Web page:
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DIA del trabajador

Discussion in 'Spanish-English Vocabulary / Vocabulario Español-Inglés' started by RMG, Apr 24, 2006.

  1. RMG Junior Member

    SPANISH
    Hola a todos,

    Alguien me podria decir si '' worker'S Day'' es una buena traducción EN Inglés, para la fiesta del Proximo lunes 1 de Mayo, por el DIA DEL TRABAJADOR?.

    Gracias de antemano por vuestra Ayuda.

    Saludos,

    RMG
     
  2. pedro_a

    pedro_a Senior Member

    Netherlands - Rotterdam
    English England
    "Labour day" (Eng.) or "Labor day" (U.S.)

    Peter
     
  3. xymox Senior Member

    Barcelona, Spain
    English, French - Canada
    Labor (Labour) Day is not the same. Labor day is the first Monday of September in North America (Canada and US at least).
    Sería la "fiesta del trabajo".

    May 1st in Europe is literally a day dedicated to workers, (working class).

    International Workers' Day sounds ok and is suggested by Wikipedia. Have a look at the difference between the two if you wish, quite interesting and long history.
     
  4. fenixpollo

    fenixpollo Mod Chicken

    Arizona
    American English
    I agree with jgagnon. International Workers' Day is the best option.
     
  5. pedro_a

    pedro_a Senior Member

    Netherlands - Rotterdam
    English England
    You live and learn! The situation is clearly much more complicated than I realised. Nevertheless, and notwithstanding the undoubted wisdom of the erudite contibutors to Wikipaedia, I doubt whether "International Workers Day" would mean much to most people. I'm pretty sure that in the U.K. it is called "Labour Day", even though it may be strictly speaking a misnomer and it is also known simply as "May day" (though the latter refers to a much more ancient custom). The official public holiday in England is called by the Government "the early May bank holiday" - but that of course is just to make sure that the holiday is still taken even if 1 May falls in a weekend. England has no holiday in September.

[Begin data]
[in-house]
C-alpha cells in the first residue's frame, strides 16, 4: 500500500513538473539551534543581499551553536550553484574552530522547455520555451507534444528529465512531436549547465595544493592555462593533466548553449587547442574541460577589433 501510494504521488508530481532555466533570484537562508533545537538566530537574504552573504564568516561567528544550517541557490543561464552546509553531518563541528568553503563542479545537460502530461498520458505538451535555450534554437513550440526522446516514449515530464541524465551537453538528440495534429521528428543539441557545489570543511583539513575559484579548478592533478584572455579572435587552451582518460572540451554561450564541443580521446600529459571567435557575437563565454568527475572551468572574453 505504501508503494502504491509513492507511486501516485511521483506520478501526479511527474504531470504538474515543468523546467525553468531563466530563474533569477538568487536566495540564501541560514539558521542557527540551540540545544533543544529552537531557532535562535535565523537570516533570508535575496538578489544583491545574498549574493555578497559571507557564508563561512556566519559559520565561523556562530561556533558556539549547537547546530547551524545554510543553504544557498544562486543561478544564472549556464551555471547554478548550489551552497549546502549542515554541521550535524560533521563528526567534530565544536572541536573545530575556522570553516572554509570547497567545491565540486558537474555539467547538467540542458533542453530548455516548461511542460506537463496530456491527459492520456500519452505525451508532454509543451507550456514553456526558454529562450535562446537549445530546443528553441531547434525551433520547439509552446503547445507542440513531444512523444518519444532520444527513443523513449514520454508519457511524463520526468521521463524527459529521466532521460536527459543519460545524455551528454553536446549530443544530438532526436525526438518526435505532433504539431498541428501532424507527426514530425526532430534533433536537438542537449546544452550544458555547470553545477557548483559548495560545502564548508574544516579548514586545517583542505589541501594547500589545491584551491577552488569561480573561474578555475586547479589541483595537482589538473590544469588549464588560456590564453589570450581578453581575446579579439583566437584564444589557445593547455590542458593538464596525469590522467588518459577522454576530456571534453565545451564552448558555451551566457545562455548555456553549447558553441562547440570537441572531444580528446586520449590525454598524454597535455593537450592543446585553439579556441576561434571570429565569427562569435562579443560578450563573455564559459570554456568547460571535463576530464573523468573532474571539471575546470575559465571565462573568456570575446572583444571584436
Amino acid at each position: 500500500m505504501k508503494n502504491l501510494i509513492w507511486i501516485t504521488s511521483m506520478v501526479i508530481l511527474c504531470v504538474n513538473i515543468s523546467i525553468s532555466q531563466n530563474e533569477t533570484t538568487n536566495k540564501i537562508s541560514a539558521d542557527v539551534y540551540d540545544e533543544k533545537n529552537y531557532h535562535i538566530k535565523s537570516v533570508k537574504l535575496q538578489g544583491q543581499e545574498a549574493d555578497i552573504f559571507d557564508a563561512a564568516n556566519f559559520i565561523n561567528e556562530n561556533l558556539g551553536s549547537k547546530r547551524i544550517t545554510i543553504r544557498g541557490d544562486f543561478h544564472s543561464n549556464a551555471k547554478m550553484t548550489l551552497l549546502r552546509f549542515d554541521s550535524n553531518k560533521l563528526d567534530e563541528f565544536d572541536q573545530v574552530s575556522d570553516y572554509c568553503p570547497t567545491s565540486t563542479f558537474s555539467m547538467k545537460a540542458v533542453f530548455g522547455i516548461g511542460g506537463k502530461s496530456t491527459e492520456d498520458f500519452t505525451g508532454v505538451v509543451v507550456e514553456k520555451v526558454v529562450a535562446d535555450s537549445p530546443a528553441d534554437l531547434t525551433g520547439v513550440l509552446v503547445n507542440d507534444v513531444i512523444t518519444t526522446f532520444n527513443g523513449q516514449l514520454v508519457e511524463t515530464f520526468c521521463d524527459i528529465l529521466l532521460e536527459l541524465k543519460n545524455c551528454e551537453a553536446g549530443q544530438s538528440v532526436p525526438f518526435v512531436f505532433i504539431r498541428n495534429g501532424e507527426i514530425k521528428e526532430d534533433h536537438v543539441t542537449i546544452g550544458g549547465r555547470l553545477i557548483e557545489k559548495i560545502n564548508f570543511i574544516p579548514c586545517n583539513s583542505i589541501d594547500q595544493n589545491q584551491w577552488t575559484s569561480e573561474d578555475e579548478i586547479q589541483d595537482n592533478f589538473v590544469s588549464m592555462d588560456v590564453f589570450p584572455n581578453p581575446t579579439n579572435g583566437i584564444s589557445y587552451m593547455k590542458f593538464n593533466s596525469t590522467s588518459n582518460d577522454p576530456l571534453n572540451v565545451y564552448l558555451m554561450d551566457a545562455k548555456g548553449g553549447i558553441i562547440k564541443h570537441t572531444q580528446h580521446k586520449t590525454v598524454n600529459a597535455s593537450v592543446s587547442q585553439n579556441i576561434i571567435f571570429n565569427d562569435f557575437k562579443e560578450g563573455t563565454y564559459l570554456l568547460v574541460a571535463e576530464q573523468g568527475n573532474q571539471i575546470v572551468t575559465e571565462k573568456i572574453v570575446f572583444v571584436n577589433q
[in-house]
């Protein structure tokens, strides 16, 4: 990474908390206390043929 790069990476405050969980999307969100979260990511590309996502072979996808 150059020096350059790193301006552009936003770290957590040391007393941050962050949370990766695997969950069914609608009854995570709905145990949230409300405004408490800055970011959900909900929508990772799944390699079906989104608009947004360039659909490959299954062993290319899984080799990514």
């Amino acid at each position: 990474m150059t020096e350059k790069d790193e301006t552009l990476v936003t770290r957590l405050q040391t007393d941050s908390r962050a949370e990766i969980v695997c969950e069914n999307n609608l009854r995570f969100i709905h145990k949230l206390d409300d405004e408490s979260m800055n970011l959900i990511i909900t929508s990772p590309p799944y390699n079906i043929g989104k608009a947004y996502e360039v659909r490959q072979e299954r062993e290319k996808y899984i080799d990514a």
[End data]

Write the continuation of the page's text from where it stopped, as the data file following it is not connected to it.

Peter
     
  6. El Guero Junior Member

    Wyoming
    USA - English
    the last monday in may is memorial day
     
  7. fenixpollo

    fenixpollo Mod Chicken

    Arizona
    American English
    Likewise, calling May 1st Labor (Labour) Day would only be confusing in the U.S. since everyone assumes that Labor Day is in September. I think the best option is to call May 1st International Workers' Day and accompany that with an explanation of what it is (without getting into the IWW, etc.).
     
  8. FmhR Junior Member

    Germany
    Spanish - MEX
    I support "Labour Day" as the correct name of the holiday in Spanish is "Día del Trabajo".

    The holiday may fall on a different day/month but the name is the same.
     
  9. beardouk Senior Member

    La Habana, Cuba
    English, from England
    In England, at least, May 1 is generally called "May Day", as it was a festival long before being associated with workers. Wikipedia currently has its main article under the title May Day.

    Labor Day is not quite the same thing.
     
  10. Txiri

    Txiri Senior Member

    USA English
    In the US, May 1 is also called May Day. It is not a holiday, more's the pity. I would support the translation as "International Workers' Day."

    When I was in grade school one year, our teacher (who may have been a pagan ;>) ... had us celebrate the day in part with what I suppose we were given to understand as pagan customs. We made May Baskets (that is, we decorated baskets, to fill with flowers, to take to our mums), and made a Maypole. A Maypole is a tall pole with different colored streamers attached at the top. Each child would take a streamer, and circle the pole in the same direction as the other children, until the Maypole was completely covered top to bottom with brightly colored streamers. Once the Maypole was done, supposedly one danced pagan dances around the Maypole. (I don't recall learning any dances, but this is understood as Anglo Saxon folk history ...), and maybe a day when elves, fairies, and other wee folk are out and about, spreading glee
     

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